Can anyone beat Frederic Chopin as an emblem of the Romantic artist?
In the great Polish composer, towering genius combined with a wasted frame and a pallid face behind which lurked melancholy, a brooding over death, a disconnection from ordinary life and sometimes horrifying hallucinations.
A force that created this image was the French novelist George Sand, who described lyrically how her lover, cursed by prodigy and doomed by frailty to an early grave, would be shaken by ghostly visions.
"The phantoms called him, clasped him, and instead of seeing his father and his friend smile at him in the ray of faith, he repelled their fleshless faces from his own and struggled under the grasp of their icy hands," wrote Sand.
But a study by a pair of Spanish neurologists tarnishes this compelling gothic tableau.
Chopin's alienation and hallucinations probably had more to do with a medical condition than the burden of the Romantic artist, it suggests.
Manuel Vazquez Caruncho and Francisco Branas Fernandez of the Xeral-Calde Hospital Complex in Lugo draw this conclusion after sifting through contemporary accounts and Chopin's letters.
In 1848, at a concert at a private house in Manchester, northern England, Chopin was playing his Sonata in B flat minor when he abruptly left the room but returned a short while later to finish the piece.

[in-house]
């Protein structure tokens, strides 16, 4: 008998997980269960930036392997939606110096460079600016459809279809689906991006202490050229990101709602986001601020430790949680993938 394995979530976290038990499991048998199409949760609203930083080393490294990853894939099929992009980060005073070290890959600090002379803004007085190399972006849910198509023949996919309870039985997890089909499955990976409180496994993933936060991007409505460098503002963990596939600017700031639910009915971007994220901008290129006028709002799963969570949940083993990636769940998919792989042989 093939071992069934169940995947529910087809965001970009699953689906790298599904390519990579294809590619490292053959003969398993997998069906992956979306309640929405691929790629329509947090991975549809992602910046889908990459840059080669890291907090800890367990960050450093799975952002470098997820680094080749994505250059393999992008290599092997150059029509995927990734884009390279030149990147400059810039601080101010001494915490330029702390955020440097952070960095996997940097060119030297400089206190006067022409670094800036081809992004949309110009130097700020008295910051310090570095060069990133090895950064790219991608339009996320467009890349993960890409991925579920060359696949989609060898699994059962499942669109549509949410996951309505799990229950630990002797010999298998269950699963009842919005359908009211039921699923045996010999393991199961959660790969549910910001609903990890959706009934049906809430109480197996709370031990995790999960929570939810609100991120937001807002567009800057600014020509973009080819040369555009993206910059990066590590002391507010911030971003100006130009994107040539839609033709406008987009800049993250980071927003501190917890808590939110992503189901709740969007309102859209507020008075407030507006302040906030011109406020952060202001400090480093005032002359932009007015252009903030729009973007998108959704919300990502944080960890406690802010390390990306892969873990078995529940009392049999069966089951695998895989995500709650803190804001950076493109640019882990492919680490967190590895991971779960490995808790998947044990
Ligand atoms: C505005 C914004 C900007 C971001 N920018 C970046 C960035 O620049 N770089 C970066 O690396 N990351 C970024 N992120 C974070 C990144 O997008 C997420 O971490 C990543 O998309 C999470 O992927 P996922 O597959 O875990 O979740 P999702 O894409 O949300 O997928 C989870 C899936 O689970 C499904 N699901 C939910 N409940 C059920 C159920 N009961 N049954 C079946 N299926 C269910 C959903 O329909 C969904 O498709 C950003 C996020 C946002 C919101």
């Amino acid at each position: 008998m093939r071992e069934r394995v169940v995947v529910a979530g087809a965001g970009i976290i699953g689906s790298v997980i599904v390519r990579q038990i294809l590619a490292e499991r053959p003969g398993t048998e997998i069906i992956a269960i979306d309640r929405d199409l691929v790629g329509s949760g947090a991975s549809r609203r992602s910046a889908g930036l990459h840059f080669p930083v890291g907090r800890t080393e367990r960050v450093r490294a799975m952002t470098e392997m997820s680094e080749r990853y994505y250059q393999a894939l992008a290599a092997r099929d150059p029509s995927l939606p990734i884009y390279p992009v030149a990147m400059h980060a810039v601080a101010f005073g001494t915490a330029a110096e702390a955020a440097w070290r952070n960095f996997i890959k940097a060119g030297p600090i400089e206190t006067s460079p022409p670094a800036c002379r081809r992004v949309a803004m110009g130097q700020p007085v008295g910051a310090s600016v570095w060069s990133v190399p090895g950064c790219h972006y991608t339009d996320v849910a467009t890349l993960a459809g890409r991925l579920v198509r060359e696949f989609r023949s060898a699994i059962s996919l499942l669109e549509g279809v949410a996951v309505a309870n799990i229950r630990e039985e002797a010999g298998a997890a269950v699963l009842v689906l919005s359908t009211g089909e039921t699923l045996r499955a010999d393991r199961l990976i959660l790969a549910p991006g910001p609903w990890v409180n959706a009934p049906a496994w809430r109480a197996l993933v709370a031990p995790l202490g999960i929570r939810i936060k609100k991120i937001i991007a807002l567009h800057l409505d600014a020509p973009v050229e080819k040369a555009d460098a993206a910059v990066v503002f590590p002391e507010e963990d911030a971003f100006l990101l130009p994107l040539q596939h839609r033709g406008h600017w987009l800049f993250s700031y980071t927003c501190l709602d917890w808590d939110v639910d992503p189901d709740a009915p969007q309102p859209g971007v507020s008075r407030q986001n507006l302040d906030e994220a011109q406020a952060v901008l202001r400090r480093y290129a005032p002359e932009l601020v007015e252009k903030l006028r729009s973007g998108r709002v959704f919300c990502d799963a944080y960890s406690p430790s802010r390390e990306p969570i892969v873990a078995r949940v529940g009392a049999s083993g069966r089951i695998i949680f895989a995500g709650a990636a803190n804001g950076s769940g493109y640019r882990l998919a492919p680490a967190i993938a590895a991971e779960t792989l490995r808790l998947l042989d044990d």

In a letter to George Sand's daughter, which has never been published in any collection of his correspondence, Chopin explained that he had been terrified to see "cursed creatures" emerging from the half-open case of his piano.
In other accounts by Sand and one of his pupils, Madame Streicher, Chopin was sometimes seized by a mental state that would leave him wild-eyed and his hair literally standing on end.
He himself described himself sometimes as being in a dreamy state, in "imaginary spaces," and once said he felt "like steam."
The researchers look through the psychiatric states that could possibly explain the great composer's problems.
They rule out schizophrenia out because it usually takes the form of voices.
Migraines can induce hallucinations, but these can last up to half an hour, whereas Chopin's episodes were brief, and lasted only a few minutes or even seconds.
In addition, migraine auras without headache typically occur among patients over the age of 50. Chopin was only 39 when he died, of a respiratory illness.
Another psychiatric disease called Charles Bonnet syndrome is excluded, because it is linked to eye disorders, and there is no evidence that Chopin suffered from these.
Chopin did take opium, in the form of a tincture called laudanum, to ease his many physical problems. But the type of hallucinations he had do not correspond to opium-related visions -- and he experienced them years before taking the opium.
This leaves one big suspect: epilepsy of the temporal lobes, whose seizures can unleash brief, stereotyped visions of the kind experienced by Chopin and a condition called "jamais vu," or a dream-like disconnection from one's surroundings.
But the patient is not drowsy, nor does he lose a state of consciousness.
The authors point out that epilepsy was poorly understood in Chopin's day and could easily have been overlooked by his doctors, although they freely admit that this is only a "diagnostic guess."
Even so, it "could help to separate romanticised legend from reality and shed new light in order to better understand the man and his life," they say.
The study is published on Monday in Medical Humanities, a journal of the British Medical Association (BMA).